As best seen in FIG. 6, frame 38 includes a series of reinforcement members in the form of concentric rings such as ring 44. The reinforcement members minimize the flexure of upper housing member 36 such that when upper housing member 36 and lower housing member 10 are securably attached together, protection is provided for the semiconductor wafers disposed therein. Inwardly extending from frame 38 is a spacer 46 that contacts the upper surface of the semiconductor wafers stacked within the containment device of the present invention. Spacer 46 minimizes the axial movement of the semiconductor wafers within the containment device of the present invention during the transportation of the semiconductor wafers.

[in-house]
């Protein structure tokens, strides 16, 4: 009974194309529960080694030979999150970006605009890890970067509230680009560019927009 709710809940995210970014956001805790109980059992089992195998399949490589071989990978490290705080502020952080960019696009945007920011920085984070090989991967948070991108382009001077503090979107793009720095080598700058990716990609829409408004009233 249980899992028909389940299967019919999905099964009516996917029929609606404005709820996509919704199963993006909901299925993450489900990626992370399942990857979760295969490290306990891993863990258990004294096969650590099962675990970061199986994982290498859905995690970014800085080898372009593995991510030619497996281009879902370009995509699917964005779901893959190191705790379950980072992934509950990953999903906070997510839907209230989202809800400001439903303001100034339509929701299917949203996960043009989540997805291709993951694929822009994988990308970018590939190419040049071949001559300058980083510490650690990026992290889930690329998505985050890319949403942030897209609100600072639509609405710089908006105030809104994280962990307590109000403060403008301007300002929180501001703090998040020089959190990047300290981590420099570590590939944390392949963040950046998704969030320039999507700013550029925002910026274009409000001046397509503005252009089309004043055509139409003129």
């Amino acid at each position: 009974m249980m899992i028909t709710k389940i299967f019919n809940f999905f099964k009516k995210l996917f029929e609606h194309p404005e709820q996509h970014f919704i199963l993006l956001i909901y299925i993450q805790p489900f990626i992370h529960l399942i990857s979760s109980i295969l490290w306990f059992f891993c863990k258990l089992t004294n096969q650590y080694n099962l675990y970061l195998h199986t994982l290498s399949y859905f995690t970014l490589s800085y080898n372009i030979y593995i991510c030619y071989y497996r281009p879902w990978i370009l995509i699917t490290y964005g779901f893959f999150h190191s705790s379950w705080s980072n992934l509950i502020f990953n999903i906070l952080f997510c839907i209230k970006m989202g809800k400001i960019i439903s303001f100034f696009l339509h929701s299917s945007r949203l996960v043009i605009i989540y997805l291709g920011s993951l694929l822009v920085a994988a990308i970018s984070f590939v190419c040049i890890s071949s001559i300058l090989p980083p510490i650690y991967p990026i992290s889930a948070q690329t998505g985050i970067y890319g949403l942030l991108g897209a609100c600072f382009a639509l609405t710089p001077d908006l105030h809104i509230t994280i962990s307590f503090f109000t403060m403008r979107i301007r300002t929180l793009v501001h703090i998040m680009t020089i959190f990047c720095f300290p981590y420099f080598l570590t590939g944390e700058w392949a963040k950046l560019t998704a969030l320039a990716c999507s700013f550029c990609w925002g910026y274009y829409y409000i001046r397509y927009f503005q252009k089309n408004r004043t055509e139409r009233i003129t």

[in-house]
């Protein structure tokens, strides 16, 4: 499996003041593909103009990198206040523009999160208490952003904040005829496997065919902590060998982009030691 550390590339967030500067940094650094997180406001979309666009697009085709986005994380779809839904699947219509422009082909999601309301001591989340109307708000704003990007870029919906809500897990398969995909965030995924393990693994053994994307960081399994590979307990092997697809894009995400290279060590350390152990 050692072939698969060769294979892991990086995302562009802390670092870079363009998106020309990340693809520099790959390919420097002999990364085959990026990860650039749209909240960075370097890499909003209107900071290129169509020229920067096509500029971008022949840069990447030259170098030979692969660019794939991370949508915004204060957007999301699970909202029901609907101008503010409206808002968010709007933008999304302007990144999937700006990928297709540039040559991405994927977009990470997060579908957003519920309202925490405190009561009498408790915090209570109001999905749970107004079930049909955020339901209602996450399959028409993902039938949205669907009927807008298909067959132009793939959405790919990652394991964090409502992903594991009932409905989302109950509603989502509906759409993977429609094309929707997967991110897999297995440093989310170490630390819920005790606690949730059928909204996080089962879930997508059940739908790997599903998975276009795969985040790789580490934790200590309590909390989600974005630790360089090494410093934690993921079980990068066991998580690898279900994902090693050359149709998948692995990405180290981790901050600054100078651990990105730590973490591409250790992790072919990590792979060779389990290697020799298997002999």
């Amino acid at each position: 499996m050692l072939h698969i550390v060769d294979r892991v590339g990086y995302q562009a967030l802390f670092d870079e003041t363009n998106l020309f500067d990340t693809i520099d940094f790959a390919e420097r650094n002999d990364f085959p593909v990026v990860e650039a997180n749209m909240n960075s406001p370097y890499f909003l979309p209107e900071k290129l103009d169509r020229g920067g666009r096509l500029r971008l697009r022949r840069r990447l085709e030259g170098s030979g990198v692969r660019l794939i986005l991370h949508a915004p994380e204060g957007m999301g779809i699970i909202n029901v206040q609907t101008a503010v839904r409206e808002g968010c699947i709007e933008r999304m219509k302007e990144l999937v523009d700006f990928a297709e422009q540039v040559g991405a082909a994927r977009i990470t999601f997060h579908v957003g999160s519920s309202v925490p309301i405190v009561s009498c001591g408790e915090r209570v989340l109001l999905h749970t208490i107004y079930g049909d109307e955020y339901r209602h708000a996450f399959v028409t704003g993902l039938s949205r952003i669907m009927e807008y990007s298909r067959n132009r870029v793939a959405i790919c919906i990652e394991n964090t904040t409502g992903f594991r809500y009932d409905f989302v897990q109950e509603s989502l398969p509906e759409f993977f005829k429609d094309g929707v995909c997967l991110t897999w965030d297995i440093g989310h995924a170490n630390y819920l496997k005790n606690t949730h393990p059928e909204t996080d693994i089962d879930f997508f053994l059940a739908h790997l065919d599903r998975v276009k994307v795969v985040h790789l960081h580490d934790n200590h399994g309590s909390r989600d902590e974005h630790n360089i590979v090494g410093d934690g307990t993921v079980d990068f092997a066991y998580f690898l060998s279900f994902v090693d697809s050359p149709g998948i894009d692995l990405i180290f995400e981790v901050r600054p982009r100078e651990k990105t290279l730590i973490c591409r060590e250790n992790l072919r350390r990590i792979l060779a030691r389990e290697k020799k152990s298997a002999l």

Referring now to FIG. 7, a bottom view of upper housing member 36 is depicted. Upper housing member 36 has a wall 48 that extends generally perpendicularly to frame 38. Wall 48 is sized such that when upper housing member 36 is securably attached to lower housing member 10, wall 48 is exteriorly disposed about outer wall 16 of lower housing member 10. Upper housing member 36 also has a pair of oppositely disposed walls 50 that have a planar surface, as best seen in FIGS. 7 and 8. Walls 50 allow adjacent containment devices of the present invention to be packed tightly together in, for example, a shipping box or pallet. Additionally, upper housing member 36 has a pair of oppositely disposed planar walls 52 that provide for tight packing of adjacent containment devices as best seen in FIG. 9.